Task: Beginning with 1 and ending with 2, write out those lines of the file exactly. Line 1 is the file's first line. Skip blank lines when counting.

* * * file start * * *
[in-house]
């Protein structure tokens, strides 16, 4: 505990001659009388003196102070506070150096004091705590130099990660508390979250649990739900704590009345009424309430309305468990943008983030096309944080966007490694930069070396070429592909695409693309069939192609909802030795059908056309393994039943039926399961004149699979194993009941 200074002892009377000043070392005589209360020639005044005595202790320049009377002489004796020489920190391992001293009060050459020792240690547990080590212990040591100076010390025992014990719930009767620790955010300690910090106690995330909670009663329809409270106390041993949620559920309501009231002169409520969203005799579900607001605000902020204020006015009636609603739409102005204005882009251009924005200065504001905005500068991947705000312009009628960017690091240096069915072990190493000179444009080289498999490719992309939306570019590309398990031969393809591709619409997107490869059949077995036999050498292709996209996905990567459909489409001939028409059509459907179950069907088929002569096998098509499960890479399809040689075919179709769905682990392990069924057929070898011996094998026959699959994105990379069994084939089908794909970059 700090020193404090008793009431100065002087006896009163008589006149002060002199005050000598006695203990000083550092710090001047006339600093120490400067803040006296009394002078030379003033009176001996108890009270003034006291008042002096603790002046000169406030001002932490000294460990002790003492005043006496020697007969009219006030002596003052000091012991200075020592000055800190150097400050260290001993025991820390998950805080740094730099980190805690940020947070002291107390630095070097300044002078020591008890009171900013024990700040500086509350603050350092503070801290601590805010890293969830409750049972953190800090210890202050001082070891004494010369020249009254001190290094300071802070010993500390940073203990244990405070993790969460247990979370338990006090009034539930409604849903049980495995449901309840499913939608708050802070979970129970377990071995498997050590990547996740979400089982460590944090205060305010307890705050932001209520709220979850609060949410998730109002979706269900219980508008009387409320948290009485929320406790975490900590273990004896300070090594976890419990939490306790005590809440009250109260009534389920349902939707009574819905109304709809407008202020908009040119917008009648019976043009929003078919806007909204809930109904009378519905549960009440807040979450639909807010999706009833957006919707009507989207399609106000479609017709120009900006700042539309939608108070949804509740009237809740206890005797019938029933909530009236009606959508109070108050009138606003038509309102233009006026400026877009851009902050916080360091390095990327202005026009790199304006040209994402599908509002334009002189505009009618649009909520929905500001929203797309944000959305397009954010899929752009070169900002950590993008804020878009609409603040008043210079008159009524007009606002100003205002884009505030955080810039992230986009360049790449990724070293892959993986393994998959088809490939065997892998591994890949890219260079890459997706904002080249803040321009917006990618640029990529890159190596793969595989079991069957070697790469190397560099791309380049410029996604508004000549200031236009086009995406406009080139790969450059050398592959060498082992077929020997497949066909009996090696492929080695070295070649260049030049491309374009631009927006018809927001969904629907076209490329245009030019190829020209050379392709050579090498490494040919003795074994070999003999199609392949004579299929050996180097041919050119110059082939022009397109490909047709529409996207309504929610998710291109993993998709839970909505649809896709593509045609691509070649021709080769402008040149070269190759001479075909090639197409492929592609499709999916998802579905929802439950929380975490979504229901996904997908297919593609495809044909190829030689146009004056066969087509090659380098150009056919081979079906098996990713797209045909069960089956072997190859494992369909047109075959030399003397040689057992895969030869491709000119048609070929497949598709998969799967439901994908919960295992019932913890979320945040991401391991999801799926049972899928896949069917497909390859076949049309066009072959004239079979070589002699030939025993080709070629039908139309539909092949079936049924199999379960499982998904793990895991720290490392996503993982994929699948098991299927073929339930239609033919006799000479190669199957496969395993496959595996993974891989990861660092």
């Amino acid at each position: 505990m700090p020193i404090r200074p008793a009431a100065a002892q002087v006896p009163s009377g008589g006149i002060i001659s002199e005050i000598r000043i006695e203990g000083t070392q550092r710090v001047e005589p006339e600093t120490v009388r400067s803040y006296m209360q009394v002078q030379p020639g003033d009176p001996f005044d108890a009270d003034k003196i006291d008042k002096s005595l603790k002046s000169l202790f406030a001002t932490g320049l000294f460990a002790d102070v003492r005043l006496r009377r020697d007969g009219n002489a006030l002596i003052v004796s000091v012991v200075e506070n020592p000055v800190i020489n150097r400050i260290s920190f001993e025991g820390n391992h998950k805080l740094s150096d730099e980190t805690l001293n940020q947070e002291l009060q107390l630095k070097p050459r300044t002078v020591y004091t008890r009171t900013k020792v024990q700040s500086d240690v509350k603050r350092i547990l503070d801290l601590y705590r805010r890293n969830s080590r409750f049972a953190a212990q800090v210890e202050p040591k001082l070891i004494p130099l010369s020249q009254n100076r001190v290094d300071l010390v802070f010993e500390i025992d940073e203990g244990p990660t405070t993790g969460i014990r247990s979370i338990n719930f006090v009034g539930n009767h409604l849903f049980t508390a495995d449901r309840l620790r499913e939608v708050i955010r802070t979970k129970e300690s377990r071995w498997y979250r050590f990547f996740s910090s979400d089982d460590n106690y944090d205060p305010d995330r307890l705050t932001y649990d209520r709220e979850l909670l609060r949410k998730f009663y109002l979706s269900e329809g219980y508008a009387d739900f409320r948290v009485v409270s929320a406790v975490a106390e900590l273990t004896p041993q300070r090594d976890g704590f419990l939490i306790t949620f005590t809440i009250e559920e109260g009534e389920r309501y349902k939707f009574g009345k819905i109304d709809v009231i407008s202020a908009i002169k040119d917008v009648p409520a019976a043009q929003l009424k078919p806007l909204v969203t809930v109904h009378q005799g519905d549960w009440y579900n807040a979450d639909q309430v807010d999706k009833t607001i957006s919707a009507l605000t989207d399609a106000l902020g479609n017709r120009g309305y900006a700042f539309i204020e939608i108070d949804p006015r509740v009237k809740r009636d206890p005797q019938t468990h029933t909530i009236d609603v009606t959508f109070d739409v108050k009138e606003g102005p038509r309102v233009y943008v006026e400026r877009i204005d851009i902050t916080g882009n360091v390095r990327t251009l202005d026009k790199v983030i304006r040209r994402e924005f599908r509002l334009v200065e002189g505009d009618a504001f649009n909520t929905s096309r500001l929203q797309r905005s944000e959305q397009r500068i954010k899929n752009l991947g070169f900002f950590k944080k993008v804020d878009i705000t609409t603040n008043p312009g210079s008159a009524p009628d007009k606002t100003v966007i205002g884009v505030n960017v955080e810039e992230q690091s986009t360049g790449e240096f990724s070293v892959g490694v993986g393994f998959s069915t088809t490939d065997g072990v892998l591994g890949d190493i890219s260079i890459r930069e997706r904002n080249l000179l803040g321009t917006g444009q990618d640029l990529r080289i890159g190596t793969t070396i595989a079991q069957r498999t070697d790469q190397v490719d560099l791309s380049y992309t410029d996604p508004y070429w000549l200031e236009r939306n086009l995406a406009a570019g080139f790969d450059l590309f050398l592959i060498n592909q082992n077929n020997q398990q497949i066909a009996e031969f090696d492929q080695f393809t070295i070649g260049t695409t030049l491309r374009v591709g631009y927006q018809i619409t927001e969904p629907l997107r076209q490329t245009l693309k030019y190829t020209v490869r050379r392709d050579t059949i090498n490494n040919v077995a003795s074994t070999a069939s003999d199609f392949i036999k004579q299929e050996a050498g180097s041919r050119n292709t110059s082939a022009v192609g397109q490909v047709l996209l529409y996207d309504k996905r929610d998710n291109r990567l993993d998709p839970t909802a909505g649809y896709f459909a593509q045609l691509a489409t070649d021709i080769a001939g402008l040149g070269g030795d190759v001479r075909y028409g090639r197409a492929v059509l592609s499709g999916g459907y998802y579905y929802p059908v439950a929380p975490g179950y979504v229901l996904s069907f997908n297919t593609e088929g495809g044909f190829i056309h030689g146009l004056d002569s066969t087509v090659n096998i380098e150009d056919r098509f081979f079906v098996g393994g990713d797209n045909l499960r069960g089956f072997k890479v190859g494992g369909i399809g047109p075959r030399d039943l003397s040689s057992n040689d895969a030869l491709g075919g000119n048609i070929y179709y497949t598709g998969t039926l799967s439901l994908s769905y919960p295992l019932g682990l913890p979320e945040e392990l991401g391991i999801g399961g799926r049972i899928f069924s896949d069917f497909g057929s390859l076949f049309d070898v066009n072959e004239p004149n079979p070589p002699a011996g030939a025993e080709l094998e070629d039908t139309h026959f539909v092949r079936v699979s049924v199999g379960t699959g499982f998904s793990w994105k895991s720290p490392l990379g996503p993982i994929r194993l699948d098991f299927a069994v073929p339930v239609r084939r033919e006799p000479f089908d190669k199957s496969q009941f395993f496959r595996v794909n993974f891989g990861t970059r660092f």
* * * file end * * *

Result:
[in-house]
């Protein structure tokens, strides 16, 4: 505990001659009388003196102070506070150096004091705590130099990660508390979250649990739900704590009345009424309430309305468990943008983030096309944080966007490694930069070396070429592909695409693309069939192609909802030795059908056309393994039943039926399961004149699979194993009941 200074002892009377000043070392005589209360020639005044005595202790320049009377002489004796020489920190391992001293009060050459020792240690547990080590212990040591100076010390025992014990719930009767620790955010300690910090106690995330909670009663329809409270106390041993949620559920309501009231002169409520969203005799579900607001605000902020204020006015009636609603739409102005204005882009251009924005200065504001905005500068991947705000312009009628960017690091240096069915072990190493000179444009080289498999490719992309939306570019590309398990031969393809591709619409997107490869059949077995036999050498292709996209996905990567459909489409001939028409059509459907179950069907088929002569096998098509499960890479399809040689075919179709769905682990392990069924057929070898011996094998026959699959994105990379069994084939089908794909970059 700090020193404090008793009431100065002087006896009163008589006149002060002199005050000598006695203990000083550092710090001047006339600093120490400067803040006296009394002078030379003033009176001996108890009270003034006291008042002096603790002046000169406030001002932490000294460990002790003492005043006496020697007969009219006030002596003052000091012991200075020592000055800190150097400050260290001993025991820390998950805080740094730099980190805690940020947070002291107390630095070097300044002078020591008890009171900013024990700040500086509350603050350092503070801290601590805010890293969830409750049972953190800090210890202050001082070891004494010369020249009254001190290094300071802070010993500390940073203990244990405070993790969460247990979370338990006090009034539930409604849903049980495995449901309840499913939608708050802070979970129970377990071995498997050590990547996740979400089982460590944090205060305010307890705050932001209520709220979850609060949410998730109002979706269900219980508008009387409320948290009485929320406790975490900590273990004896300070090594976890419990939490306790005590809440009250109260009534389920349902939707009574819905109304709809407008202020908009040119917008009648019976043009929003078919806007909204809930109904009378519905549960009440807040979450639909807010999706009833957006919707009507989207399609106000479609017709120009900006700042539309939608108070949804509740009237809740206890005797019938029933909530009236009606959508109070108050009138606003038509309102233009006026400026877009851009902050916080360091390095990327202005026009790199304006040209994402599908509002334009002189505009009618649009909520929905500001929203797309944000959305397009954010899929752009070169900002950590993008804020878009609409603040008043210079008159009524007009606002100003205002884009505030955080810039992230986009360049790449990724070293892959993986393994998959088809490939065997892998591994890949890219260079890459997706904002080249803040321009917006990618640029990529890159190596793969595989079991069957070697790469190397560099791309380049410029996604508004000549200031236009086009995406406009080139790969450059050398592959060498082992077929020997497949066909009996090696492929080695070295070649260049030049491309374009631009927006018809927001969904629907076209490329245009030019190829020209050379392709050579090498490494040919003795074994070999003999199609392949004579299929050996180097041919050119110059082939022009397109490909047709529409996207309504929610998710291109993993998709839970909505649809896709593509045609691509070649021709080769402008040149070269190759001479075909090639197409492929592609499709999916998802579905929802439950929380975490979504229901996904997908297919593609495809044909190829030689146009004056066969087509090659380098150009056919081979079906098996990713797209045909069960089956072997190859494992369909047109075959030399003397040689057992895969030869491709000119048609070929497949598709998969799967439901994908919960295992019932913890979320945040991401391991999801799926049972899928896949069917497909390859076949049309066009072959004239079979070589002699030939025993080709070629039908139309539909092949079936049924199999379960499982998904793990895991720290490392996503993982994929699948098991299927073929339930239609033919006799000479190669199957496969395993496959595996993974891989990861660092």